Introducing NYPD Patternizr Software
This article provides an overview of the NYPD Patternizr software developed by the New York City Police Department. First, here’s a little bit about the largest police department in the world.
More commonly known as the NYPD, it is the primary law enforcement agency in New York. The department employs more than 35,000 police officers and 19,000 civilians in other positions. Indeed, this is a massive police force, but remember that it is responsible for policing the largest city in the United States, home to more than eight million people. Yet, the city boasts one of the lowest crime rates in the U.S.
Overall, the agency consists of 77 precincts located throughout the city. Structurally, numerous bureaus within the department contain enforcement, investigative, and administrative functions. Visit the official website for more information.
How the Patternizr software works
The New York Police Department (NYPD) uses a pattern-recognizing software tool called Patternizer. The NYPD developed the tool in-house with data scientists and developers over two years. It uses algorithms, machine learning, and artificial intelligence to recognize crime patterns. Industry experts consider the method “predictive policing”, although they consider the practice unfair.
To help “train” the system, the department used more than ten years of patterns identified manually by officers with deep experience. The department began utilizing the tool in 2016 but recently disclosed its use.
The NYPD Patternizr Software tool helps police officers search hundreds of thousands of case files. It helps identify (much more quickly than digging through case files manually) similar cases and crime patterns for ten other cases. Then, it assigns a score between 0 and 1 based on how strongly the software believes the cases match the “seed complaint.” Of course, the officer or analyst must review the results and decide whether or not they are indeed related. Next, if the decision is made to link particular crimes, the analyst refers the crimes to a detective for follow-up. Often, the process helps make connections that officers, detectives, and analysts wouldn’t have otherwise known about.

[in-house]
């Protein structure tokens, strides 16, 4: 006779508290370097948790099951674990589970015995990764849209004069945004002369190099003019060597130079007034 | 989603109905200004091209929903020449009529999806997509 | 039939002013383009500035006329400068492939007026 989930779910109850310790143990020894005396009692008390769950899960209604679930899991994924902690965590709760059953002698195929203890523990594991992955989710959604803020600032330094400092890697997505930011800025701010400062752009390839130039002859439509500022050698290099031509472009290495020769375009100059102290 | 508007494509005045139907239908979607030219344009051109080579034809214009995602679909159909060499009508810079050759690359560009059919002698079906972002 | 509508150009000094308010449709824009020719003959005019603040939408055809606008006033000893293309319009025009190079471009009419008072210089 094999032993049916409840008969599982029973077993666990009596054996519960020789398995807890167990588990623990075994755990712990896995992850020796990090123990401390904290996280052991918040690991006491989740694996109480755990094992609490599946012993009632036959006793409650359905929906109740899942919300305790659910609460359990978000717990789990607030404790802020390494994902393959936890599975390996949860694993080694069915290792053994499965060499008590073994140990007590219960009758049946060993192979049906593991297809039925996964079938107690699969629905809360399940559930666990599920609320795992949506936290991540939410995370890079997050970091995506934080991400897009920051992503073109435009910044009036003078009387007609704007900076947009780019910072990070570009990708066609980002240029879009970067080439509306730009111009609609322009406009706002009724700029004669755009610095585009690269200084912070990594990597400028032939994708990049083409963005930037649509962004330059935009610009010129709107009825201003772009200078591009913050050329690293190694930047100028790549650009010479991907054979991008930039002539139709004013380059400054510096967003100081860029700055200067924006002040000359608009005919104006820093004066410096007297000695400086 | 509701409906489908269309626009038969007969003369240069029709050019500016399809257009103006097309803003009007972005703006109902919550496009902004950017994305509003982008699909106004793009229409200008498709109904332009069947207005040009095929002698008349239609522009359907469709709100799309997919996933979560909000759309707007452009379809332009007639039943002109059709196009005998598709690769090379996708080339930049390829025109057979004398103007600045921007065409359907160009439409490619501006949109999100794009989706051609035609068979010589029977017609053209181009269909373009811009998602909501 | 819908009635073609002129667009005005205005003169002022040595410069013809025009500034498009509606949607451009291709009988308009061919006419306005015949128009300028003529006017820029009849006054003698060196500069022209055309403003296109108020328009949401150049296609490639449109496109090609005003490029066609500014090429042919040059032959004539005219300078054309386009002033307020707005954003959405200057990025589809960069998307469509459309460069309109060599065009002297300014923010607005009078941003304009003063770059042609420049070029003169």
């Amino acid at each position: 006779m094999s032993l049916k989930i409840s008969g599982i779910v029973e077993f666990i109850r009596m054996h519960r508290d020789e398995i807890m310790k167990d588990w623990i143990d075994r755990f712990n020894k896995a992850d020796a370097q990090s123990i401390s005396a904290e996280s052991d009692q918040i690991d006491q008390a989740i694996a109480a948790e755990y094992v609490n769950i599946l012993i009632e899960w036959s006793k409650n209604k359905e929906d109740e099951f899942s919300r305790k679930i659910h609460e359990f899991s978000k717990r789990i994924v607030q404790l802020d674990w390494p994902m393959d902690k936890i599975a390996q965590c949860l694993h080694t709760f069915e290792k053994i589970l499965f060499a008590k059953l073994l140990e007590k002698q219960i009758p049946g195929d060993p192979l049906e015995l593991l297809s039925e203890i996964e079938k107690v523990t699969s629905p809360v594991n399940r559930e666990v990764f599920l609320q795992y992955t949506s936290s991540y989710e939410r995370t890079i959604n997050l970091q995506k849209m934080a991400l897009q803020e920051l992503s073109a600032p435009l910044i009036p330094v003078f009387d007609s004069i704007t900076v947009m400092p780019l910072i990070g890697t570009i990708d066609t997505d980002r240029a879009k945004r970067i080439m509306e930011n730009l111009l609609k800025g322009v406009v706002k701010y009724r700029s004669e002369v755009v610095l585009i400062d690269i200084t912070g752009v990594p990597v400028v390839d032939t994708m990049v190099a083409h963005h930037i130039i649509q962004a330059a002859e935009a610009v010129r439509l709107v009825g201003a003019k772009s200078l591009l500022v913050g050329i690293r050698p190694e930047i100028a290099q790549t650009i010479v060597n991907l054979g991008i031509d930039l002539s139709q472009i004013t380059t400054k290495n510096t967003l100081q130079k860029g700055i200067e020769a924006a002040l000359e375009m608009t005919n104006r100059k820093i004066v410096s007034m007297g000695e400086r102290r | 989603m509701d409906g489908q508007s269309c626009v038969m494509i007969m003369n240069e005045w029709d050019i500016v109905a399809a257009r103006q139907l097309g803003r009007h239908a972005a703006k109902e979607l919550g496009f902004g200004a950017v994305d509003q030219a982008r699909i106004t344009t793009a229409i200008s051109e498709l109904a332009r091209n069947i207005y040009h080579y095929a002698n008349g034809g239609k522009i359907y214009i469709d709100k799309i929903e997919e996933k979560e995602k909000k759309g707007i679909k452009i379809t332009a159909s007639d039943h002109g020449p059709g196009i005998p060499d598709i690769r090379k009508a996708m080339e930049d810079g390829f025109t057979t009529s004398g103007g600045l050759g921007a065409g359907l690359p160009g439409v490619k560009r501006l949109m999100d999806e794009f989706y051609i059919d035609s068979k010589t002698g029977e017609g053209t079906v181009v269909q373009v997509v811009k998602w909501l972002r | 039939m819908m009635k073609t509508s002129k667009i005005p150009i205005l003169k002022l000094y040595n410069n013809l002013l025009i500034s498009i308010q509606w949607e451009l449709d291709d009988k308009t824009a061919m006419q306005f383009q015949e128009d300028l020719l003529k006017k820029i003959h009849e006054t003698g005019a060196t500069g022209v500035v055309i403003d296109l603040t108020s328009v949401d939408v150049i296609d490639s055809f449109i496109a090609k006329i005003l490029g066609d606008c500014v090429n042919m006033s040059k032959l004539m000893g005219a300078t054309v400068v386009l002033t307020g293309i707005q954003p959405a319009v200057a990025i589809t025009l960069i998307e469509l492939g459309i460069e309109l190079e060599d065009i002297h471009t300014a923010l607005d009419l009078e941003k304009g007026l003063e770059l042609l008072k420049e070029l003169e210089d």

Types of Information in the Database
- Case files and police reports on millions of crimes
- Crimes include larcenies, robberies, thefts
- Methods of entry (such as in a robbery)
- Types of property or items stolen
- Geographic distance between crimes
As a result, the software helps individual officers and investigative teams work more efficiently. It saves time by automating otherwise manual processes. Ultimately, this helps solve crimes more quickly.
The databases don’t include information on homicides and rapes. Traditional methods are used to identify links and possible relationships in those cases.
Summary of Benefits
The use of the NYPD Patternizr software helps the department in several ways:
- Less busy work. Ultimately, detectives can spend their efforts analyzing the patterns rather than identifying them. This results in less leg work and reduces the time required to solve a case.
- Much greater efficiency. The algorithm helps officers connect and identify patterns across the city rather than just their precinct.
- Makes connections more quickly. The pattern recognition feature makes connecting and identifying linked crimes and incidents easier.
- Broader geographic focus. Using the new system requires the same amount of effort (very little) to search case files in a single precinct, multiple locations, or the entire city.
Other Software Solutions
Although the NYPD was the first department to develop software like this, they shared the information in the INFORMS Journal on Applied Analytics. They did so to help educate other law enforcement organizations on how they may develop similar solutions. The department has a long history of developing its own crime-fighting solutions. The NYPD develop the CompStat computer system. Primarily, CompStat, which is short for comparison statistics, tracks crime geographically. Today, law enforcement departments throughout the United States and Canada use CompStat to examine crime in their area.
Questions and Comments
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